As more of us do than would care to admit, I look to my faith in God more when my needs are greater, and they had never been greater than they became when we found ourselves responsible for our fragile little daughter.
Like a glass ball balanced on my head, I lived in constant fear those first few years that she would fall and shatter. So I prayed to God. Or rather, I beseeched.
As a child, I considered God an unknowable abstraction. My faith was a collection of rituals, the scapular from my First Communion, the rosary beads, the incense dispensed through the congregation and the edges of the cross on my throat on the Feast of St. Blaise. When Gabriella came, He became all-powerful, able to bestow a much-wanted baby but no less able to make her sick.
And so, just as much as I counted on Him to spare us, I also accused God of creating this situation in the first place. I recognized my blasphemy, but I was weak.
Before Gabriella was born, Lisa and I prayed the Fatima devotion over five months. On the first Saturday of each month, we attended early morning mass at the church or the convent, among a congregation of a dozen. We offered rosaries and went to confession. We had no idea what was in store for us, but thought it couldn’t hurt.
For a while after our daughter’s birth, I wondered what the point had been. I felt a twinge because I’d forgotten the rosary on one of those Saturdays, fearing that I had ruined the whole thing, but I was unable to believe in an unforgiving Old Testament God. I concluded our Fatima ritual had been a waste of time.
Later, Catholic guilt or fear surfaced another possibility. What if the Fatima devotion had helped Gabriella to survive her dehydration or other crisis of those early years? Piety was easier when things were going your way.
Several well-meaning souls offered us a compliment, saying that God only gives children like Gabriella to parents capable of handling the challenge. I would bow my head and thank them for their faith in our abilities, but in the wee hours, when my despair was the darkest, I would wish we were less capable.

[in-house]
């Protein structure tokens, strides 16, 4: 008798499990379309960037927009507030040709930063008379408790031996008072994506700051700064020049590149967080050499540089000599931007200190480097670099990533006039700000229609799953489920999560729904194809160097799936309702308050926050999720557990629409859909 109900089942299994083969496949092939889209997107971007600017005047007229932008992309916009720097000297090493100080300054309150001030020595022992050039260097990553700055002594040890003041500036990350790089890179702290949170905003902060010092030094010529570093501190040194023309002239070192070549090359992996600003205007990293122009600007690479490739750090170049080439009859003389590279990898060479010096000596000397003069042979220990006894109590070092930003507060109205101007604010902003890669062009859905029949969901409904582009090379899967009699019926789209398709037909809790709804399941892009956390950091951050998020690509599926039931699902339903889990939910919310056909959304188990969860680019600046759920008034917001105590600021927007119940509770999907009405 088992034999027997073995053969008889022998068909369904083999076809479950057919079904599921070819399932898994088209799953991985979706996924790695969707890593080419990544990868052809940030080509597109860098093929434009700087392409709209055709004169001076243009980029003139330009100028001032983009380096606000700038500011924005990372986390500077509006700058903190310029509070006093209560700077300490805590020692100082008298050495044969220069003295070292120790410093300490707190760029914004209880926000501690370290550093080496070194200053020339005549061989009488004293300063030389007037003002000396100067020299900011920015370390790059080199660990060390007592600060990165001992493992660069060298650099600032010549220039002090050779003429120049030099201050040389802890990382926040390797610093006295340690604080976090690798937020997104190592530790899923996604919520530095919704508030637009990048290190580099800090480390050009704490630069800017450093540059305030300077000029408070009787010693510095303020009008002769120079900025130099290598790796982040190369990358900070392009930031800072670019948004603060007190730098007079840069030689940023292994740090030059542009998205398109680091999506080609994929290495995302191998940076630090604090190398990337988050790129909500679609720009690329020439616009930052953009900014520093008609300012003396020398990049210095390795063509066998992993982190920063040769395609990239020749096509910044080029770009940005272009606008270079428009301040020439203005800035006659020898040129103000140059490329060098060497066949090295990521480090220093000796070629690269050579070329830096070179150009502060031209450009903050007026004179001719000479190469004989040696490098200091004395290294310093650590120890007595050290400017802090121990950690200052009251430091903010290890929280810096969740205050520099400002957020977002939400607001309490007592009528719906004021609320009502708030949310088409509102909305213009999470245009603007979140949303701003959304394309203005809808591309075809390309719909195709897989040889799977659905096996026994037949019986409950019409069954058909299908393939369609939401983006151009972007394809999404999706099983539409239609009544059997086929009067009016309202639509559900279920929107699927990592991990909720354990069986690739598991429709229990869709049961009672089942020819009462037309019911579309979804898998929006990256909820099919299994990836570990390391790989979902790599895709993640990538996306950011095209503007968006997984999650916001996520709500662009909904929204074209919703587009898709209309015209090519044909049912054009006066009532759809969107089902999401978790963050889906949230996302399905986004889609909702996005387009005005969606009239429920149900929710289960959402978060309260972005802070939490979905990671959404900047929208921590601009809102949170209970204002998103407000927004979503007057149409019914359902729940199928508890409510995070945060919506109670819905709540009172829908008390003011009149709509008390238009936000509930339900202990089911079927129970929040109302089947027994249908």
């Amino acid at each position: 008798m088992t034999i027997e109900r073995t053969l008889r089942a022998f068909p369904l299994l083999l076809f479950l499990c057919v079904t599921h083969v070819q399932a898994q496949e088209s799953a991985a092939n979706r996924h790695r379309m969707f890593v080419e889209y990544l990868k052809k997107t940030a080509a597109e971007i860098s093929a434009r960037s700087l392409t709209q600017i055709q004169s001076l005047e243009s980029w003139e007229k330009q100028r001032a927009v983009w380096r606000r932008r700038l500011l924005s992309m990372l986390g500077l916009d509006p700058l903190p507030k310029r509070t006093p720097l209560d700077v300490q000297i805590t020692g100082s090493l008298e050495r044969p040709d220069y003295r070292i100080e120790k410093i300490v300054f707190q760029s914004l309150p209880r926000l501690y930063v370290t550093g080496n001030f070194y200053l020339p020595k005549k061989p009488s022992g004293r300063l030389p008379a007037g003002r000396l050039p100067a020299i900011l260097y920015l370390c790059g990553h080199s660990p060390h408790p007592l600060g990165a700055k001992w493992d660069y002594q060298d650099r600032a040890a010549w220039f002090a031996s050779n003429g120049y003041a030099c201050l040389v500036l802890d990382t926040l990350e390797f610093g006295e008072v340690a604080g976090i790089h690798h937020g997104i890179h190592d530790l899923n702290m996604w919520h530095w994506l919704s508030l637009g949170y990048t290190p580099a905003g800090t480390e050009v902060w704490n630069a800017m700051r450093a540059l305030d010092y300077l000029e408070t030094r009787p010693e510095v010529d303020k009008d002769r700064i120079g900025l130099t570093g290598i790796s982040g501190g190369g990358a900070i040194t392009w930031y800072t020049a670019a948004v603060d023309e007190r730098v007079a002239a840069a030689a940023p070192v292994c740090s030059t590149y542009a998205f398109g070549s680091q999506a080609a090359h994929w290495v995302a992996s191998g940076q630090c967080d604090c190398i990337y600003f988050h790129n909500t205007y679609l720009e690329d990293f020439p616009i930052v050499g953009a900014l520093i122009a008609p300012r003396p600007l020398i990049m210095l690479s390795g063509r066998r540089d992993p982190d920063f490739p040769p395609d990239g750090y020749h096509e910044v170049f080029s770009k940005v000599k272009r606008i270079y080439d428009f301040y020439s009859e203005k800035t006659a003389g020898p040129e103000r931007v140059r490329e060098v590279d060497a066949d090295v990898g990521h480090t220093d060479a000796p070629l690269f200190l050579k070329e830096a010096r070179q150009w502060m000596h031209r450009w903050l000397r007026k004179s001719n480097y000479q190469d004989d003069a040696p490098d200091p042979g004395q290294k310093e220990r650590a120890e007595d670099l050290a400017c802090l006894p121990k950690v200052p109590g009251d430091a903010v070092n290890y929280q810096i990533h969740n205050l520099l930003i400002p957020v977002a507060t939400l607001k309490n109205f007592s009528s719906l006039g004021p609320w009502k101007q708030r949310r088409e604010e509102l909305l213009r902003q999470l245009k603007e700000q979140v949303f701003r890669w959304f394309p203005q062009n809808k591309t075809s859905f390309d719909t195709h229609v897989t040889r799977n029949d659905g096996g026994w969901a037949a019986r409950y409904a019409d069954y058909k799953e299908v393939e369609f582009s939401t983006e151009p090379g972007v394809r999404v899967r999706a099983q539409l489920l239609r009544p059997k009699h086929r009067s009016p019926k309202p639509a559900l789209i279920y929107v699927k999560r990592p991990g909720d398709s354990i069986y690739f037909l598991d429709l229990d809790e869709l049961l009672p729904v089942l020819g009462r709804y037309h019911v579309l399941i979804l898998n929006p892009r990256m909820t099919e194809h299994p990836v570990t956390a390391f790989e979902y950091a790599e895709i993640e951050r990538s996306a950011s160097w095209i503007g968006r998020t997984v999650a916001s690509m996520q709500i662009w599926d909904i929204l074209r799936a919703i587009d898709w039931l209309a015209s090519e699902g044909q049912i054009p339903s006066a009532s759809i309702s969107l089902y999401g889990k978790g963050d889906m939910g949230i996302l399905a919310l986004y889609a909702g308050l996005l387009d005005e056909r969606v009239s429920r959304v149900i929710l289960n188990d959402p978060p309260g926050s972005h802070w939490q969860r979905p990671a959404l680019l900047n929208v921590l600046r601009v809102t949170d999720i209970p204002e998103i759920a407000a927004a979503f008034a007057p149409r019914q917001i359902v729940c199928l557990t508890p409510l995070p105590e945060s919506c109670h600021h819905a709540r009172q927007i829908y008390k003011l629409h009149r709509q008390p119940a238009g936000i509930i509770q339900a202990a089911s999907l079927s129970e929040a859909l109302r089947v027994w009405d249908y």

Many nights I felt as if locked in a dungeon. Our daughter lay awake, complaining and impervious to sleep, while Lisa and I took shifts for ninety minutes or two hours at a clip. As the clock ticked toward the end, I remember the relief (I didn’t see it as selfish at the time) as I staggered down the hall and tagged my wife “it”.
Patience has never been one of my virtues, and it was a relief to make it through my shift without losing my temper. Other nights were worse. Anger would swoop over me and I would stomp around her bedroom, taking in the closet doors I painted, the crib we purchased, the bumper and pillow we received from loved ones, all to ready her room for her. Unfortunately, I was less ready.
My bitterness was never aimed at her. She was wholly innocent.
I didn’t blame Lisa or myself either. From the earliest diagnosis, none of the explanations for Gabriella’s condition suggested we were responsible. That was a huge blessing.
I wasn’t raised to believe in fate. So I blamed God.
I begged to know why so many children were born to uncaring or abusive parents, abandoned or even killed. Why, I pleaded, had this happened to our child?
In those moments, I had no use for the logic that God gave us the challenge because we could handle it. In the middle of the night, every whinge, every gasp, every surge of vomit would send me into despair. More than once, I pulled off my golden crucifix (never hard enough to break it, mind you), gripping it as if to crush it in my fist, tossing it aside, even hating or cursing God. I knew we were lucky to have Gabriella, and I hoped that she was fortunate to have us, too. There was no doubt she needed us. Almost at once I would feel remorse, crawling after the discarded chain, my hands pawing the rug, until I found it and slipped it back around my neck with a tiny prayer of apology, certain that it was too late, that I had assured myself of eternal damnation.
And that led me to another conclusion, flickering in a grim corner of my mind. Maybe Gabriella was my shot at redemption, even heaven. I questioned whether I’d had much chance before, based mostly on the sin of apathy.
I’ve always been an optimist, but the early travails and the diagnosis sapped me of my positivity. What if my overreactions in the dark had cost me my opportunity before I even recognized it? I rejected that prognosis, accepting that God was forgiving. If only I could forgive myself.
I seized this new chance, finding something to get me through the bleakest nights. Like an alcoholic in recovery, sometimes I slipped, but I had found a flicker of faith. It had been with us all along, in the innocence of our daughter.